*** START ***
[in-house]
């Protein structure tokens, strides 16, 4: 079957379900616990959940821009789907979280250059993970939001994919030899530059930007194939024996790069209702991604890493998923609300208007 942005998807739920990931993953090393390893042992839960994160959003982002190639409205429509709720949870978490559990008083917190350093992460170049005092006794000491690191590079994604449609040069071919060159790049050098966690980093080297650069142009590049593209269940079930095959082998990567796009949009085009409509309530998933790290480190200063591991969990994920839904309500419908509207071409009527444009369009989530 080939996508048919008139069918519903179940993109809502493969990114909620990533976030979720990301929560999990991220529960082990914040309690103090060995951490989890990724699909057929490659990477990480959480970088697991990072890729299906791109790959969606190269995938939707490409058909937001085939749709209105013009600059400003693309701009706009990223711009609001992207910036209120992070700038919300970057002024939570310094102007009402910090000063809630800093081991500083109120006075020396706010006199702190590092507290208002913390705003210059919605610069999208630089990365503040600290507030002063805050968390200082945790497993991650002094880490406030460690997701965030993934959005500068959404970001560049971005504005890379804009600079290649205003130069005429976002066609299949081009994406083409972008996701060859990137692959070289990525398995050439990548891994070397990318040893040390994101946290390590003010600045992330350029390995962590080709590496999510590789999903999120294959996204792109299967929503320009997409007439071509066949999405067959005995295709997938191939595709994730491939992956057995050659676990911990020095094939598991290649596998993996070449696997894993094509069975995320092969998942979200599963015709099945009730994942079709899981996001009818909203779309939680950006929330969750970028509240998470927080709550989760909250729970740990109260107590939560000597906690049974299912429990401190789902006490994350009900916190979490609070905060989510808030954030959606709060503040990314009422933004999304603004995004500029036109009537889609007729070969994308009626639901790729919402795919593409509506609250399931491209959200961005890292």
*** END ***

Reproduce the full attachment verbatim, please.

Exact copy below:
[in-house]
């Protein structure tokens, strides 16, 4: 079957379900616990959940821009789907979280250059993970939001994919030899530059930007194939024996790069209702991604890493998923609300208007 942005998807739920990931993953090393390893042992839960994160959003982002190639409205429509709720949870978490559990008083917190350093992460170049005092006794000491690191590079994604449609040069071919060159790049050098966690980093080297650069142009590049593209269940079930095959082998990567796009949009085009409509309530998933790290480190200063591991969990994920839904309500419908509207071409009527444009369009989530 080939996508048919008139069918519903179940993109809502493969990114909620990533976030979720990301929560999990991220529960082990914040309690103090060995951490989890990724699909057929490659990477990480959480970088697991990072890729299906791109790959969606190269995938939707490409058909937001085939749709209105013009600059400003693309701009706009990223711009609001992207910036209120992070700038919300970057002024939570310094102007009402910090000063809630800093081991500083109120006075020396706010006199702190590092507290208002913390705003210059919605610069999208630089990365503040600290507030002063805050968390200082945790497993991650002094880490406030460690997701965030993934959005500068959404970001560049971005504005890379804009600079290649205003130069005429976002066609299949081009994406083409972008996701060859990137692959070289990525398995050439990548891994070397990318040893040390994101946290390590003010600045992330350029390995962590080709590496999510590789999903999120294959996204792109299967929503320009997409007439071509066949999405067959005995295709997938191939595709994730491939992956057995050659676990911990020095094939598991290649596998993996070449696997894993094509069975995320092969998942979200599963015709099945009730994942079709899981996001009818909203779309939680950006929330969750970028509240998470927080709550989760909250729970740990109260107590939560000597906690049974299912429990401190789902006490994350009900916190979490609070905060989510808030954030959606709060503040990314009422933004999304603004995004500029036109009537889609007729070969994308009626639901790729919402795919593409509506609250399931491209959200961005890292």